A patient, a colleague, or perhaps you have been stalked. The chances of a woman being stalked are an estimated 1 in 14; for men, it is 1 in 50.1 Fearful stalking victims may restrict their lives, change jobs, and curtail social activities to protect themselves from unwanted attention, physical assault, or even murder. They may develop anxiety, depression, or posttraumatic stress disorder (PTSD).2,3
Historical, clinical, and behavioral factors increase a stalker’s risk for committing violence (Table 1).2-7 As a psychiatrist, you may be asked to consult with local law enforcement and stalking victims to assess and manage victims’ risk. To best protect them, be aware of:
- 5 types of stalkers and their typical response to management strategies
- legal and safety issues to consider before taking actions that might endanger stalking victims
- strategies to help victims protect themselves
- interventions for victims and stalkers.
Factors that increase the risk of violence
|Criminal record (especially violent crimes)|
|Previous threats (especially specific or face-to-face)|
|Clinical||“Rejected” or “predatory” stalker type|
|Personality disorder with anger or behavioral instability|
|Depression with suicidal ideas|
|Behavioral||Access to weapons|
|Proximity to victim|
|Victim in a new relationship|
|Has already taken actions on plans/threats|
|Researching the victim|
|Unconcerned with negative consequences|
|Risk factors for homicide or serious physical harm:|
|Source: References 2-7|
Rejected stalkers—the most common and dangerous type—pursue the victim, often a former intimate partner, after a relationship ends. They often acknowledge a complex and volatile mix of desire for reconciliation and revenge. These stalkers likely have a history of criminal assault.
Rejected stalkers appear to respond best to a combination of coordinated legal sanctions and mental health intervention. Because they are most likely to be violent, rejected stalkers need intensive probation or parole supervision.5
Intimacy-seeking stalkers want an intimate relationship with a victim they believe is their “true love” and tend to imbue their victims with special desirability, excellence, and other qualities consistent with their belief of romanticized love. Most have erotomanic delusions, and the rest have morbid infatuations with the victim. Intimacy-seeking stalkers typically are unperturbed by legal sanctions, viewing them as the price to pay for “true love.” They often require court-mandated psychiatric treatment.
Incompetent stalkers know the victim is disinterested but forge ahead in hopes that their behavior will lead to a relationship. Their stalking can be viewed as crude or “incompetent” attempts to court the victim. Incompetent stalkers often are intellectually limited; they feel entitled to a partner but because of underdeveloped social skills are unable to build upon lesser forms of social interaction. Unlike intimacy-seekers, incompetent stalkers do not endow the victim with unique qualities.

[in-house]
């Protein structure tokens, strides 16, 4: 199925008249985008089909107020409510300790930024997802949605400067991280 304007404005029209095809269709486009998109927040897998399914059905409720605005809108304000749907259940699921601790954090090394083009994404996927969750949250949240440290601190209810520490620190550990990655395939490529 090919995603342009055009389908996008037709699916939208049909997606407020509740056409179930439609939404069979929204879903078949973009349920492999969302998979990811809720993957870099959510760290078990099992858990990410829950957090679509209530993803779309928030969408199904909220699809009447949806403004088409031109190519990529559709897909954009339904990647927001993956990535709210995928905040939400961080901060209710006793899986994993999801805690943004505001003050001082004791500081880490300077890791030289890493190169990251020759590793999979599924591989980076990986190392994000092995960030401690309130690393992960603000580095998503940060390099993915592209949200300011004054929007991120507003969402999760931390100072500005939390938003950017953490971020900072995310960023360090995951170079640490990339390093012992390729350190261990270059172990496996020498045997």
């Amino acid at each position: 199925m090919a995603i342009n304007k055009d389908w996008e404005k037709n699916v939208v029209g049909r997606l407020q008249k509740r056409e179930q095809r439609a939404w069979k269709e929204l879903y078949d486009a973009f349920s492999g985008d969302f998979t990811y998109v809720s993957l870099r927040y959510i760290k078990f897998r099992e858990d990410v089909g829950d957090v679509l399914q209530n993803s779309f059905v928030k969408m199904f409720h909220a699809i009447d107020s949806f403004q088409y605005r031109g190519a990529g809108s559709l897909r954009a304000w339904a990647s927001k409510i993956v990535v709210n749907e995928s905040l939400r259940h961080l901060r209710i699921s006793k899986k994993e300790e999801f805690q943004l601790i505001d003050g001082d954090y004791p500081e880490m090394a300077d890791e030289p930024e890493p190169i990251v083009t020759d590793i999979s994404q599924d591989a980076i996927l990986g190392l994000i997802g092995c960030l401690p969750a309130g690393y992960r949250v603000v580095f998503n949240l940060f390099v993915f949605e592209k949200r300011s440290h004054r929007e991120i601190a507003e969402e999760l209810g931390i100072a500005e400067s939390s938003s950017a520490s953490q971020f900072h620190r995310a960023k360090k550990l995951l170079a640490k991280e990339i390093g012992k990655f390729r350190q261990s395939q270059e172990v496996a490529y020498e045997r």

In addition to needing legal sanctions and possible mental health treatment, incompetent stalkers often require social skills training. Otherwise, they are likely to continue their pattern of stalking with other victims.
Resentful stalkers who suffer from mental illness generally require court-ordered psychiatric treatment but are difficult to engage in therapy. Legal sanctions may inflame this type of stalker.
Predatory stalkers prepare for a sexual assault. They stalk to discover the victim’s vulnerabilities and seldom give warnings, so the victim is often unaware of the danger.
Predatory stalkers frequently suffer from paraphilias and have prior convictions for sexual offenses. They must be secured in a correctional or forensic setting to address their paraphilias and propensity for violence.
Identifying types of stalkers
|Type||Traits and behaviors|
|Rejected||Pursues former intimate partner|
|Desires reconciliation and/or revenge|
|Criminal assault history|
|Personality disorders predominate|
|Intimacy-seeking||Desires relationship with “true love”|
|Oblivious to victim response|
|Most have erotomanic delusions|
|Endows victim with unique qualities|
|Incompetent||Acknowledges victim’s disinterest|
|Hopes behavior leads to intimacy|
|Does not endow victim with unique qualities|
|Low IQ, socially inept, entitled|
|Resentful||Feels persecuted and desires retribution|
|Intends to frighten or distress|
|Specific or general grievance|
|Predatory||Preparing for sexual attack|
|Stalks to study and observe|
|Paraphilias, prior sexual offenses are common|
|No warnings before attack|
|Source: Reference 8|
Managing victims’ risk
Effectively managing a victim’s stalking risk is a dynamic process. It is critical to use professional judgment in a flexible manner and to work as a team with professionals from other agencies (Box).9-12